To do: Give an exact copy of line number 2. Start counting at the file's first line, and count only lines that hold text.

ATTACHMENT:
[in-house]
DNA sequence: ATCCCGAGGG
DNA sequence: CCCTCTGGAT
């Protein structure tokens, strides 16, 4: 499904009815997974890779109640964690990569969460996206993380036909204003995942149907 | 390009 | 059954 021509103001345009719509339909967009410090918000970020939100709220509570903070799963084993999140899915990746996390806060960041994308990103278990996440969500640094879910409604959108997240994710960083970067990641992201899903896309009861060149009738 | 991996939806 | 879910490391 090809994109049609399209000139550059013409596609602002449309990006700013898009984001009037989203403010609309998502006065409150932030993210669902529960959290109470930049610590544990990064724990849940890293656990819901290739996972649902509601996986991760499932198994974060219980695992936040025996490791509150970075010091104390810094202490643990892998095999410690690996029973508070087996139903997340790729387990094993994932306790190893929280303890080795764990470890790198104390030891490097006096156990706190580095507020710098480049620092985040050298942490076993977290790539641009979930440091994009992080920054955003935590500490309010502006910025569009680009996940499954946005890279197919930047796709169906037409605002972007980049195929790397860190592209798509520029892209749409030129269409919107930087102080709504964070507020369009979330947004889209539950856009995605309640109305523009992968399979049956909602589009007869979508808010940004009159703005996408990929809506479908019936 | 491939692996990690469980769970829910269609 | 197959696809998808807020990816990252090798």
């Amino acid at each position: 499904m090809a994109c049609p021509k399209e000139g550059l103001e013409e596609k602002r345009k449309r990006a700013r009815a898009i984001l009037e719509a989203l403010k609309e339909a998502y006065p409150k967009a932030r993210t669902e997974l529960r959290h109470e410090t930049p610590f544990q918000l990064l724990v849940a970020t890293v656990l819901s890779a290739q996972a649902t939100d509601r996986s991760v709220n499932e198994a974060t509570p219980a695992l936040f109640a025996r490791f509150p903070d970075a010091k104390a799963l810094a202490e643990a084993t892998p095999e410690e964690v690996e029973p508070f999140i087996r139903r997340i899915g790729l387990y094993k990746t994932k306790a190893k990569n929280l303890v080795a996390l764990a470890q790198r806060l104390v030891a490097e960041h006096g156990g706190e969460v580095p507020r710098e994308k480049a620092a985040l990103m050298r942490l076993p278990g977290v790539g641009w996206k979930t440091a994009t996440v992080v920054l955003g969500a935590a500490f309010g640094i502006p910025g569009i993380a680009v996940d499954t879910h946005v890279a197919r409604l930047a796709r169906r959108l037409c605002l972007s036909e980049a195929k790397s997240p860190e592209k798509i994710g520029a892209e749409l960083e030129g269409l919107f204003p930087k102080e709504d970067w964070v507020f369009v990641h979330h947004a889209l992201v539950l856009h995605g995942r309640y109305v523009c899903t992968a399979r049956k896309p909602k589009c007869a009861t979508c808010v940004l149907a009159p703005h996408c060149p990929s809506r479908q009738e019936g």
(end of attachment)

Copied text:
DNA sequence: ATCCCGAGGG